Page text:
17 May 2015

How I Wonder What You Are

Synopsis from Goodreads: Maybe he wasn’t here because of the lights – maybe they were here because of him …”

It’s been over eighteen months since Molly Gilchrist has had a man (as her best friend, Caro, is so fond of reminding her) so when she as good as stumbles upon one, lying comatose, on the moors one bitterly cold morning, it seems like the Universe is having a laugh at her expense.

But Phinn Baxter (that’s Doctor Phinneas Baxter) is no drunken layabout, as Molly is soon to discover; with a PhD in astrophysics and a tortured past that is a match for Molly’s own disastrous love life.

Finding mysterious men on the moors isn’t the weirdest thing Molly has to contend with, however. There’s also those strange lights she keeps seeing in the sky. The ones she’s only started seeing since meeting Phinn …

Stats for my copy: Kindle, Choc Lit Limited, 2014

How acquired: Netgalley

First line (skipping the prologue): The man lay naked, unconscious and , inevitably I suppose given the temperature, slightly blue.

My thoughts: Molly and Phinn are two lost souls, closed up inside themselves and holding the world at bay. Molly writes for a magazine and came to this remote little village after a bad breakup. She doesn't talk about her ex, nor will she talk about her mother and why she's so angry with her that she avoids her calls or hangs up as soon as she answers the phone. Her life consists of her little cottage, her friend (and landlady) across the street, Caro, and a horse named Stan who is a character in his own right. When she sees mysterious colorful lights flitting across the sky, she's entranced and curious about them, although nobody else in the village appears to have seen them.

One day while out riding Stan, Molly comes across a naked unconscious man lying on the ground. And that's how she meets Phinn. He's a physicist, quite well known in the science community. A lanky, awkward, bespectacled man who's taken up residence in an abandoned, neglected, moldy/mildewey house across the village. (Actually I don't remember if the author described him as “lanky” but in my head he is.) When Phinn sees mysterious colorful lights flitting across the sky, he's entranced and curious about them, although his friend Link never sees them, even when he's walking just a few yards behind Phinn.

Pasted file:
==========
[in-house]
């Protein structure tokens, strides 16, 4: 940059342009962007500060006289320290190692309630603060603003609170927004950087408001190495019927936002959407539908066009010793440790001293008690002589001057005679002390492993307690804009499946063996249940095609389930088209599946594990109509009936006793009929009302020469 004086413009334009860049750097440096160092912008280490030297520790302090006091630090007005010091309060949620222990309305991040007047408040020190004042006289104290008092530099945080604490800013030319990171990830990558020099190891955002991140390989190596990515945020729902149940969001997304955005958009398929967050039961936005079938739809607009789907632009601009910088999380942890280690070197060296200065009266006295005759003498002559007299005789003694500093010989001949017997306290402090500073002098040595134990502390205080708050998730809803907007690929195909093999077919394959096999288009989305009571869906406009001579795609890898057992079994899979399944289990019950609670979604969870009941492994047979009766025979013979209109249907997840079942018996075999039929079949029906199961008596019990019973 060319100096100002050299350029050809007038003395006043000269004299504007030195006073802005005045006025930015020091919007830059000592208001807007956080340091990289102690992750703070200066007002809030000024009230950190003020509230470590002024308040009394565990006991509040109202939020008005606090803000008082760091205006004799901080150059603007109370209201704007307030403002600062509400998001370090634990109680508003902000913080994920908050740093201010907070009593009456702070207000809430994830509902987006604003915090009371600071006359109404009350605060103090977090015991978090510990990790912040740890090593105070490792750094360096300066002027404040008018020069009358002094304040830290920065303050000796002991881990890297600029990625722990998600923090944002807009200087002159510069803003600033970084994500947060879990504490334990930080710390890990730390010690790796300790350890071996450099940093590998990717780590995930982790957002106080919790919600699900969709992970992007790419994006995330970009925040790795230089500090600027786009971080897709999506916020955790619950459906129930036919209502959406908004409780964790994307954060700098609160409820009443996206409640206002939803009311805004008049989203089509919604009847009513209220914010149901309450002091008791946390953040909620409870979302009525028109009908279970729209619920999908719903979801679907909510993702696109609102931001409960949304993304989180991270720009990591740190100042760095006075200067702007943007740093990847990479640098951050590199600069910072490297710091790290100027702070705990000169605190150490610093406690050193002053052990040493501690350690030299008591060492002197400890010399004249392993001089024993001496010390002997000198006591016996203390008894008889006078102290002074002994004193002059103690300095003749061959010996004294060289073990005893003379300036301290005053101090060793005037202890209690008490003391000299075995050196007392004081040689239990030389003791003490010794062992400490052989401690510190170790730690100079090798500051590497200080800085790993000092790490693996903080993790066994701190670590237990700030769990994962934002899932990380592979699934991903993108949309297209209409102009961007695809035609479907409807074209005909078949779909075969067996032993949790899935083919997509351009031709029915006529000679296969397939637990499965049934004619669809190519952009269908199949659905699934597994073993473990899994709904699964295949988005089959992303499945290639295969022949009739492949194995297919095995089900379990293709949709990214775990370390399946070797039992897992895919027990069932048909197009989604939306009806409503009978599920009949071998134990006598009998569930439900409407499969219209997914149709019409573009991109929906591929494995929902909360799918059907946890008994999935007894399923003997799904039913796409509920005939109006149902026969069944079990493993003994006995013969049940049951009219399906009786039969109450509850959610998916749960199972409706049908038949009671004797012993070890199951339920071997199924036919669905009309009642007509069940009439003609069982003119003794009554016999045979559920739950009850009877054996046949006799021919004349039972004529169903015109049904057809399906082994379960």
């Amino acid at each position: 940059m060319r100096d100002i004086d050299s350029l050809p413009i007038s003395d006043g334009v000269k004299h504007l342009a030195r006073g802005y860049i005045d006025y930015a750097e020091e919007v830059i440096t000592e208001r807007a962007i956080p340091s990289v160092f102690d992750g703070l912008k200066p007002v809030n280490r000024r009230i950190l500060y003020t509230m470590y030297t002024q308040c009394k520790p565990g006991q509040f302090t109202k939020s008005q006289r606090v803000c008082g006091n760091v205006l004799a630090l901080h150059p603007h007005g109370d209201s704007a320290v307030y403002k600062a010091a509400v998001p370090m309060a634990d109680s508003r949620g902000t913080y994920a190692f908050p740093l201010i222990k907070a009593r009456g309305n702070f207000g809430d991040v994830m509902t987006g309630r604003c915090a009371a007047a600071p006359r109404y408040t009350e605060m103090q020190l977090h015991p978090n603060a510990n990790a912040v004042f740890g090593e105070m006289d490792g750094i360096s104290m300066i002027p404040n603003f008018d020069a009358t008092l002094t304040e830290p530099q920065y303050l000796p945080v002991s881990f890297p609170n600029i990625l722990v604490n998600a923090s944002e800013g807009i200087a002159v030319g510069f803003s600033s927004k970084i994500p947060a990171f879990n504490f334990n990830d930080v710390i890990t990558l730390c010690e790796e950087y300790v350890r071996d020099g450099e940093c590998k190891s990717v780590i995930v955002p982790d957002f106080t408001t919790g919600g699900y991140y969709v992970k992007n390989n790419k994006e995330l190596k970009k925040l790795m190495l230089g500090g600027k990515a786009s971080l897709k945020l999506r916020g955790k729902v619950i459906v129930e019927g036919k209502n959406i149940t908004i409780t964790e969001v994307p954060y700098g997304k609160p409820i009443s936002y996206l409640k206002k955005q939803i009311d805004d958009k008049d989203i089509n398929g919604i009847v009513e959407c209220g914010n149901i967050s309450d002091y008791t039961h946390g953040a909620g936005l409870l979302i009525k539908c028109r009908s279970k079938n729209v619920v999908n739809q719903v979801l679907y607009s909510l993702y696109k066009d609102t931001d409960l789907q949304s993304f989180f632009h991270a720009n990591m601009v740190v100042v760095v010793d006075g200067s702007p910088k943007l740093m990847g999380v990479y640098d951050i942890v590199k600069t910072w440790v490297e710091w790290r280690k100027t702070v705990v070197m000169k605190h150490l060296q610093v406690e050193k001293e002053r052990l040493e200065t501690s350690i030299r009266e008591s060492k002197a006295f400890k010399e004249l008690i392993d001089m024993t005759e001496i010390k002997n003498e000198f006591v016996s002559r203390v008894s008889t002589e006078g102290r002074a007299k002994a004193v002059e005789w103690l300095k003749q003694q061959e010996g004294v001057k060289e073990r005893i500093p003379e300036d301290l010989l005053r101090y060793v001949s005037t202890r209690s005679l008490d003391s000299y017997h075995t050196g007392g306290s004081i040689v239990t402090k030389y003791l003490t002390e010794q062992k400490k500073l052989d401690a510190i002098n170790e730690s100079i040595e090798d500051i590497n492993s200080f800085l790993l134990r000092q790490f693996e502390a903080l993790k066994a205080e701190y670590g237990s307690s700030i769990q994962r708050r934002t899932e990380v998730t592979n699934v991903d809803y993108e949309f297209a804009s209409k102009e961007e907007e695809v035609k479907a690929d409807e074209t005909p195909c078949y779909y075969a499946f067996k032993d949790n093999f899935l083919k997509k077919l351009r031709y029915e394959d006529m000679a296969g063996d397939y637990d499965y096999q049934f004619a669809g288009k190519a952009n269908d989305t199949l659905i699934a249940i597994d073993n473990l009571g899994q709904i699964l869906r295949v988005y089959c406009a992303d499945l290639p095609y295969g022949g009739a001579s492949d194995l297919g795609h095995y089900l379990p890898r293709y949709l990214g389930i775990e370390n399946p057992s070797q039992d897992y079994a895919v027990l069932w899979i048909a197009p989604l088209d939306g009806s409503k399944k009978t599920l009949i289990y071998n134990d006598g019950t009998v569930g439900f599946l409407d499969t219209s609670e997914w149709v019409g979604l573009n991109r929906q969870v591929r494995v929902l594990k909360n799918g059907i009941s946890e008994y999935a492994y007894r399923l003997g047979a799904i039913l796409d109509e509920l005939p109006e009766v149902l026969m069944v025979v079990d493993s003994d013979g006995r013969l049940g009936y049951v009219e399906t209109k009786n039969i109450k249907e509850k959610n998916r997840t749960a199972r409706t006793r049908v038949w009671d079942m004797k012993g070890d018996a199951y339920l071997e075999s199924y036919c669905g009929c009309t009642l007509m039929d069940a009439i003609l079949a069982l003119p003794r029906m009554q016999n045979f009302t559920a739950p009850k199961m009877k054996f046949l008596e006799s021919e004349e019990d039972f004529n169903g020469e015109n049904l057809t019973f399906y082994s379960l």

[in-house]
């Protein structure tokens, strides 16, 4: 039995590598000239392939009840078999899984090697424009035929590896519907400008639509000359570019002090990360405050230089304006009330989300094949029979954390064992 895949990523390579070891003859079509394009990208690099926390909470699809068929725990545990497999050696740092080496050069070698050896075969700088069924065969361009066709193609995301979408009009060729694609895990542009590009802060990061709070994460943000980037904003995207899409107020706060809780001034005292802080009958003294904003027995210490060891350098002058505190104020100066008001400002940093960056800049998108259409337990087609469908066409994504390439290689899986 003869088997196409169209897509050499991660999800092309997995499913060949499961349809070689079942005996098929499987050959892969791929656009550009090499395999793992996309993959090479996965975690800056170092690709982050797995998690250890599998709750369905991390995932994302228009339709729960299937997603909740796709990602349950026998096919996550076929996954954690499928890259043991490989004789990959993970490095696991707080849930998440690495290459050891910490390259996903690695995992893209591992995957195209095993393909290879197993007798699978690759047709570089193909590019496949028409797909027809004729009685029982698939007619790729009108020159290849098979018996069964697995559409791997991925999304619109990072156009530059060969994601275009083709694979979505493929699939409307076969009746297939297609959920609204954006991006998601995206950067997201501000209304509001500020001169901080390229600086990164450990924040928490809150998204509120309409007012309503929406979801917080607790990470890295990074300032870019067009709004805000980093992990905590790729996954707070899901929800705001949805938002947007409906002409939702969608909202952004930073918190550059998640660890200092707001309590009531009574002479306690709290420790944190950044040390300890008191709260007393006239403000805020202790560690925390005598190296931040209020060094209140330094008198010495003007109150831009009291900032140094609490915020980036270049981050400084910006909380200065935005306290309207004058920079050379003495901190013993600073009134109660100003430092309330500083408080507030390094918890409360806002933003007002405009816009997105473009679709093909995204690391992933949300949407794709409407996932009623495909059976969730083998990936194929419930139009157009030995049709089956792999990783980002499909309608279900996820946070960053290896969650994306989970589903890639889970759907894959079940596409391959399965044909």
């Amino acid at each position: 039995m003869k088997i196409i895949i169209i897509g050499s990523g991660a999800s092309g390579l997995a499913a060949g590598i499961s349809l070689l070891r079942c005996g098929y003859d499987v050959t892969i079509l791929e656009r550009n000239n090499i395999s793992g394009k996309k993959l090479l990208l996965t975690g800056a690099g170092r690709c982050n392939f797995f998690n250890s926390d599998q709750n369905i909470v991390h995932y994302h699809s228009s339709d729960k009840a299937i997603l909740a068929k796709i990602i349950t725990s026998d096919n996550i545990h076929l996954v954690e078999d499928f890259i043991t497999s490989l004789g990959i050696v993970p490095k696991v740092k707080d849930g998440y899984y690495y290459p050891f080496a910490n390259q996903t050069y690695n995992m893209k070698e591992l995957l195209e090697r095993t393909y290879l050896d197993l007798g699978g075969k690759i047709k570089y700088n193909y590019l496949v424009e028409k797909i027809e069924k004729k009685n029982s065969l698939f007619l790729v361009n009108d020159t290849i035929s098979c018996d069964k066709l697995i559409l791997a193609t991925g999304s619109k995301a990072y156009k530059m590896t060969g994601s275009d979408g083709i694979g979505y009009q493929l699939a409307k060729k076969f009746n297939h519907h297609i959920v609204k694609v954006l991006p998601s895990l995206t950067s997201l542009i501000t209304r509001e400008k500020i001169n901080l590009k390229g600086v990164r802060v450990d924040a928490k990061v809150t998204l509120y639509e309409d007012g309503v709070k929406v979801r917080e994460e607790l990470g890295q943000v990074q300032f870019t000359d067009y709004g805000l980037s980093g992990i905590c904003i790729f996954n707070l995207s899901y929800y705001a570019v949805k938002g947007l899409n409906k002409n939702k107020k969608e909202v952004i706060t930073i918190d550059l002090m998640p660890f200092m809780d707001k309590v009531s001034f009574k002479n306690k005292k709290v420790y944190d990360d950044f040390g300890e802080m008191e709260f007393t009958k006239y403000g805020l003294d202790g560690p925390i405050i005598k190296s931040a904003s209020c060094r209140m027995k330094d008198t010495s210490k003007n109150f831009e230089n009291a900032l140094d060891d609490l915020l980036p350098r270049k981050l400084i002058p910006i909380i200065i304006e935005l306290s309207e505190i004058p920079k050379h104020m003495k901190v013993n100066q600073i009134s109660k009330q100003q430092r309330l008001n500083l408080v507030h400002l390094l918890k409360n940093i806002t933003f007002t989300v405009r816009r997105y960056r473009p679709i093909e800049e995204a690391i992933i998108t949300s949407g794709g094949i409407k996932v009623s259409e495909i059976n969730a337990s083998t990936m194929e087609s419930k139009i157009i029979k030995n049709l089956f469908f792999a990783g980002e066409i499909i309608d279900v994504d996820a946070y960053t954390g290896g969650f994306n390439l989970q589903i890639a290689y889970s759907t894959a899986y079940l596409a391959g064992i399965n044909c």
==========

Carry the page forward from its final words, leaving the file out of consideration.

While Molly is recovering from her bad breakup, Phinn wears the remnants of his marriage like a cloak. It covers him all around, keeping his memories close and allowing his anxiety and low self-esteem to leak out through the worn fabric. His wife convinced him that he's a wimp, that he's not a real man, that no real woman would want him.

Right from the beginning I was captivated by the narration, by the author's voice and her turn of phrase. It was flowing, almost lyrical at times. An example:
Phinn was about twenty yards behind with the tent bag slung across his shoulders and the last rays of the sun tinting his face and hair before it sank behind the hump of moorland to the west. It caught his glasses and blocked out his eyes, replacing them with reflections of the scenery, making him look as though he'd been possessed by the spirit of the moors.”

And another:
The anger weighted his words, made them drop and bend the atmosphere around them.”

For the most part I enjoyed the story, enjoyed getting to know Phinn and Molly, as well as Stan the horse. I expected those mysterious lights to play into the plot more than they did, but the plot moved forward steadily (albeit a little slowly) despite the lights not being more involved. However, as much I hate to say it, I did at times agree with Phinn that he was being a wimp, and kept wanting him to “man up” and grow a pair. And when he finally did, I was initially disappointed at the way he went about it. But everything was resolved nicely in the end and overall it was a sweet little story.

Note: It's my understanding this is the fourth book in a series, The Yorkshire Romances, but each book can be read as a stand alone. 

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